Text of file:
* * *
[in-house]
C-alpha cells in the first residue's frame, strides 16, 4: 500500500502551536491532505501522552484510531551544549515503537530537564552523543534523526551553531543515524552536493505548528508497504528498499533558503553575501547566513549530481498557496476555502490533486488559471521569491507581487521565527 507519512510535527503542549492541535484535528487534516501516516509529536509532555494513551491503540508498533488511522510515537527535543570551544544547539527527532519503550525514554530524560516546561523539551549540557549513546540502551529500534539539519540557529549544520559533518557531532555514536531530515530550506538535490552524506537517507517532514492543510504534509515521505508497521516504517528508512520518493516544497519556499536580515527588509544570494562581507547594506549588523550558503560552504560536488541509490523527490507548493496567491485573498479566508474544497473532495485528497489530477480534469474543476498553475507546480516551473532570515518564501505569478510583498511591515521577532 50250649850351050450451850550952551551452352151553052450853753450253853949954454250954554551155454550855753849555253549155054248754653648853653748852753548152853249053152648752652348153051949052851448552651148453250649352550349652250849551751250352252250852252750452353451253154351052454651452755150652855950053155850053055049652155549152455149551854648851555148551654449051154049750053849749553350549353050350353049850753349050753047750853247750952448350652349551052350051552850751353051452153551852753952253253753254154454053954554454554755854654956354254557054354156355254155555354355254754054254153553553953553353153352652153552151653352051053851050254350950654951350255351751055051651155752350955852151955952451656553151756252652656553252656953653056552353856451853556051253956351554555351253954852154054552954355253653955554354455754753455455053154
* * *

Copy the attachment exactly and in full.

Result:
[in-house]
C-alpha cells in the first residue's frame, strides 16, 4: 500500500502551536491532505501522552484510531551544549515503537530537564552523543534523526551553531543515524552536493505548528508497504528498499533558503553575501547566513549530481498557496476555502490533486488559471521569491507581487521565527 507519512510535527503542549492541535484535528487534516501516516509529536509532555494513551491503540508498533488511522510515537527535543570551544544547539527527532519503550525514554530524560516546561523539551549540557549513546540502551529500534539539519540557529549544520559533518557531532555514536531530515530550506538535490552524506537517507517532514492543510504534509515521505508497521516504517528508512520518493516544497519556499536580515527588509544570494562581507547594506549588523550558503560552504560536488541509490523527490507548493496567491485573498479566508474544497473532495485528497489530477480534469474543476498553475507546480516551473532570515518564501505569478510583498511591515521577532 50250649850351050450451850550952551551452352151553052450853753450253853949954454250954554551155454550855753849555253549155054248754653648853653748852753548152853249053152648752652348153051949052851448552651148453250649352550349652250849551751250352252250852252750452353451253154351052454651452755150652855950053155850053055049652155549152455149551854648851555148551654449051154049750053849749553350549353050350353049850753349050753047750853247750952448350652349551052350051552850751353051452153551852753952253253753254154454053954554454554755854654956354254557054354156355254155555354355254754054254153553553953553353153352652153552151653352051053851050254350950654951350255351751055051651155752350955852151955952451656553151756252652656553252656953653056552353856451853556051253956351554555351253954852154054552954355253653955554354455754753455455053154